Two years ago, Ashley Kahn wrote the definitive story of the making of Miles Davis' Kind of Blue, arguably the most important jazz album of the 1960s, as I wrote in my review for Blogcritics:
Along with John Coltrane's A Love Supreme and Giant Steps, Kind of Blue is one of those albums that even non-jazz fans own--they are definitive recordings from the 1960s. And yet, no album emerges in a vacuum. There's rarely a moment of divine inspiration behind an artwork--it's almost always a combination of talent and hard work, combined with an enormous amount of thought.
Kind of Blue is no exception. It was a logical progression in Davis' career, and in his ability to choose excellent sidemen. Davis had the core of a crack band that he at the time of Kind of Blue's two 1959 recording sessions, with Jimmy Cobb on drums, Paul Chambers on bass, and the dueling saxes of the avant-garde John Coltrane (soon to leave on a solo career that would rival Davis' in its stature and influence) and the more conventional, but playful technique of Cannonball Adderly.
For his sequel to the making of Kind of Blue, Kahn chose the perfect follow up: the making of John Coltrane's A Love Supreme.
In many ways, the two albums are linked, due to Coltrane's apprenticeship in the Miles Davis Quintet. And just as he did with his previous book, Kahn does a thorough job of placing Coltrane's album in the context of jazz history. As Kahn explains Davis had hired 'Trane in the mid-1950s, when Davis was a rising star, whose previous saxophone player, Sonny Rollins, had recently departed to kick his heroin addiction, and 'Trane was a struggling, though clearly extremely talented sax player in Philadelphia. Coltrane himself, in 1957, cleaned up his own problems with addiction, and devoted himself to his instrument, endlessly practicing, endlessly theorizing about his craft. He credited God for the transformation in his life.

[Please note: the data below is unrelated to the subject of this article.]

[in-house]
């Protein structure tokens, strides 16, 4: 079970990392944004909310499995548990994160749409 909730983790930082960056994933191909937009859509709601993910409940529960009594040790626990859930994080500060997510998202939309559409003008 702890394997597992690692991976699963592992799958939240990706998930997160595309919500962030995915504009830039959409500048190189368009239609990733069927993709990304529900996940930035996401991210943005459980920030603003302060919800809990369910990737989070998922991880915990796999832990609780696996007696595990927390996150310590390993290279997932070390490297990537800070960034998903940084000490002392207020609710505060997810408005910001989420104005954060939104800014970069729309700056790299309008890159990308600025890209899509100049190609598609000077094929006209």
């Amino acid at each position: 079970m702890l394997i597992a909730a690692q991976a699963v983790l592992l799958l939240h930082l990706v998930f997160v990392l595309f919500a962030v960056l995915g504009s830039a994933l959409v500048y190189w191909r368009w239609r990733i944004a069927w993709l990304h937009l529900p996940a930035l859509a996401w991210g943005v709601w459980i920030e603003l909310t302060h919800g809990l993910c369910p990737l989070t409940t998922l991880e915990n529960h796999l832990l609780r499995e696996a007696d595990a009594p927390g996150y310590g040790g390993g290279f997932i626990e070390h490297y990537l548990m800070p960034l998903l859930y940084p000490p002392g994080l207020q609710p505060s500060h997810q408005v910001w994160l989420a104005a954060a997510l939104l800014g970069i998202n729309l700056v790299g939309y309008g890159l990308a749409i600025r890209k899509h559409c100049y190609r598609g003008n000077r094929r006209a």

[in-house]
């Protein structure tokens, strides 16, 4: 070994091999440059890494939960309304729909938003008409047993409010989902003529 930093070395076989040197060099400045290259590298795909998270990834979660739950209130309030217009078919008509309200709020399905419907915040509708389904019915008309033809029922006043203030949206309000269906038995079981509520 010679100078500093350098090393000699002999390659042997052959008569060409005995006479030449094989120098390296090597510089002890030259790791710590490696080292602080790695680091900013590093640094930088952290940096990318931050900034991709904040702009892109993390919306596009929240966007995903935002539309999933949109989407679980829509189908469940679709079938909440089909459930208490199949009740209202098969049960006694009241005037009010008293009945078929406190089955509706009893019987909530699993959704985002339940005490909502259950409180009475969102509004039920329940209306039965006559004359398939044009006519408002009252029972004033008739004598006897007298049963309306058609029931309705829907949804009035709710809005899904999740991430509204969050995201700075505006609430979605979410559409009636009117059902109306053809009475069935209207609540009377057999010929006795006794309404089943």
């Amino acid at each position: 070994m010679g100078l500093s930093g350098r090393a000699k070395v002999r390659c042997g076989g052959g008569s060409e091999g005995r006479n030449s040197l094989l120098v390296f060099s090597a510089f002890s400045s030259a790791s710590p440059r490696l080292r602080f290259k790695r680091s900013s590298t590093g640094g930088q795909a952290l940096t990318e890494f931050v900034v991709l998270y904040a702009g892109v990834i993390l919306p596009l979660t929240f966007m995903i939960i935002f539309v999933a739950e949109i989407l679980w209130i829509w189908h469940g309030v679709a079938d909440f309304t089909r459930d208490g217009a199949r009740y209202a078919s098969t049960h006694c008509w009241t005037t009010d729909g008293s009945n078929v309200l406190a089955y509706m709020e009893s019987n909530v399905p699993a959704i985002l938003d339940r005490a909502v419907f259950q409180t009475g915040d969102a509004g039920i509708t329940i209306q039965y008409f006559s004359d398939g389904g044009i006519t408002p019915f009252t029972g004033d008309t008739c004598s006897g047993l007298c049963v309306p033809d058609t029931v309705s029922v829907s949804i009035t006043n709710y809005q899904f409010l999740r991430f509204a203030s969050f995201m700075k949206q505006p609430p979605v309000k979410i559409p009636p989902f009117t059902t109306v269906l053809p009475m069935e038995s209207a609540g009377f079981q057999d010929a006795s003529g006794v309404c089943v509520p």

The Perfect Combination
Coltrane and Davis were the perfect musical combination. As Kahn writes:
Their contrasting approach was even more pronounced during performances, and less balanced. Often, Coltrane would take three, four, even five times as much time for his improvisations as did Davis. Their own words revealed their respective philosophies: Miles listened to "what I can leave out"'; for Coltrane, "it took that long to get it all in".
Or as John McLaughlin, the jazz guitarist who would serve his own apprenticeship with Miles in late 1960s would say, "Miles was the epitome of economy, and Coltrane's playing was beyond large".